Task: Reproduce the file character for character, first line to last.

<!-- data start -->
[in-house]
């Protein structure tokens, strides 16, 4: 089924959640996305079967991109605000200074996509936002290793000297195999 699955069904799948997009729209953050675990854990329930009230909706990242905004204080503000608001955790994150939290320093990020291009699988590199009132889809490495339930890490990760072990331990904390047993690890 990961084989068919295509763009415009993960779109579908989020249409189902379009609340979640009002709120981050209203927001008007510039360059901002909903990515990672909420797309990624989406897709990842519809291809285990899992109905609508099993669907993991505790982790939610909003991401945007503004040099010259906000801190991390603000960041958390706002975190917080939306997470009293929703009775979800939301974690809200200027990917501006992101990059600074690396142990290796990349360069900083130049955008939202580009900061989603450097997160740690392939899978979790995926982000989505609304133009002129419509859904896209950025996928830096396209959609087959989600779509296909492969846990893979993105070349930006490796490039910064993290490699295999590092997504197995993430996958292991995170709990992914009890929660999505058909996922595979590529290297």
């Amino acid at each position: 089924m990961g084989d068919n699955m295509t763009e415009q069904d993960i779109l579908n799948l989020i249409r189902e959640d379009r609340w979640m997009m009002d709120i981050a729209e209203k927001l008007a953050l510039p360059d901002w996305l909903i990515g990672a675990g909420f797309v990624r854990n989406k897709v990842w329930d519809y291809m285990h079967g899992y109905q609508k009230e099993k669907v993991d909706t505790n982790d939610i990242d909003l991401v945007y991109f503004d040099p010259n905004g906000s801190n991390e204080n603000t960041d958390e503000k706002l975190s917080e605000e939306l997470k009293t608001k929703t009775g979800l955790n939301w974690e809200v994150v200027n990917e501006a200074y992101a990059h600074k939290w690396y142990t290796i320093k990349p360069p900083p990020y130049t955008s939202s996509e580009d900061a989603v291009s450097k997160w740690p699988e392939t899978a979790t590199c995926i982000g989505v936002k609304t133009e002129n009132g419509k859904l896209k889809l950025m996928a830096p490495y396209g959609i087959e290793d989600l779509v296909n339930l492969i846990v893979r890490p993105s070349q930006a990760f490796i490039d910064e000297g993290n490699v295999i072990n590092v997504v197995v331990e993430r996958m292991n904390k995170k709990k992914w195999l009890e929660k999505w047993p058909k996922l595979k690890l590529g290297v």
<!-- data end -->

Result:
[in-house]
């Protein structure tokens, strides 16, 4: 089924959640996305079967991109605000200074996509936002290793000297195999 699955069904799948997009729209953050675990854990329930009230909706990242905004204080503000608001955790994150939290320093990020291009699988590199009132889809490495339930890490990760072990331990904390047993690890 990961084989068919295509763009415009993960779109579908989020249409189902379009609340979640009002709120981050209203927001008007510039360059901002909903990515990672909420797309990624989406897709990842519809291809285990899992109905609508099993669907993991505790982790939610909003991401945007503004040099010259906000801190991390603000960041958390706002975190917080939306997470009293929703009775979800939301974690809200200027990917501006992101990059600074690396142990290796990349360069900083130049955008939202580009900061989603450097997160740690392939899978979790995926982000989505609304133009002129419509859904896209950025996928830096396209959609087959989600779509296909492969846990893979993105070349930006490796490039910064993290490699295999590092997504197995993430996958292991995170709990992914009890929660999505058909996922595979590529290297």
């Amino acid at each position: 089924m990961g084989d068919n699955m295509t763009e415009q069904d993960i779109l579908n799948l989020i249409r189902e959640d379009r609340w979640m997009m009002d709120i981050a729209e209203k927001l008007a953050l510039p360059d901002w996305l909903i990515g990672a675990g909420f797309v990624r854990n989406k897709v990842w329930d519809y291809m285990h079967g899992y109905q609508k009230e099993k669907v993991d909706t505790n982790d939610i990242d909003l991401v945007y991109f503004d040099p010259n905004g906000s801190n991390e204080n603000t960041d958390e503000k706002l975190s917080e605000e939306l997470k009293t608001k929703t009775g979800l955790n939301w974690e809200v994150v200027n990917e501006a200074y992101a990059h600074k939290w690396y142990t290796i320093k990349p360069p900083p990020y130049t955008s939202s996509e580009d900061a989603v291009s450097k997160w740690p699988e392939t899978a979790t590199c995926i982000g989505v936002k609304t133009e002129n009132g419509k859904l896209k889809l950025m996928a830096p490495y396209g959609i087959e290793d989600l779509v296909n339930l492969i846990v893979r890490p993105s070349q930006a990760f490796i490039d910064e000297g993290n490699v295999i072990n590092v997504v197995v331990e993430r996958m292991n904390k995170k709990k992914w195999l009890e929660k999505w047993p058909k996922l595979k690890l590529g290297v």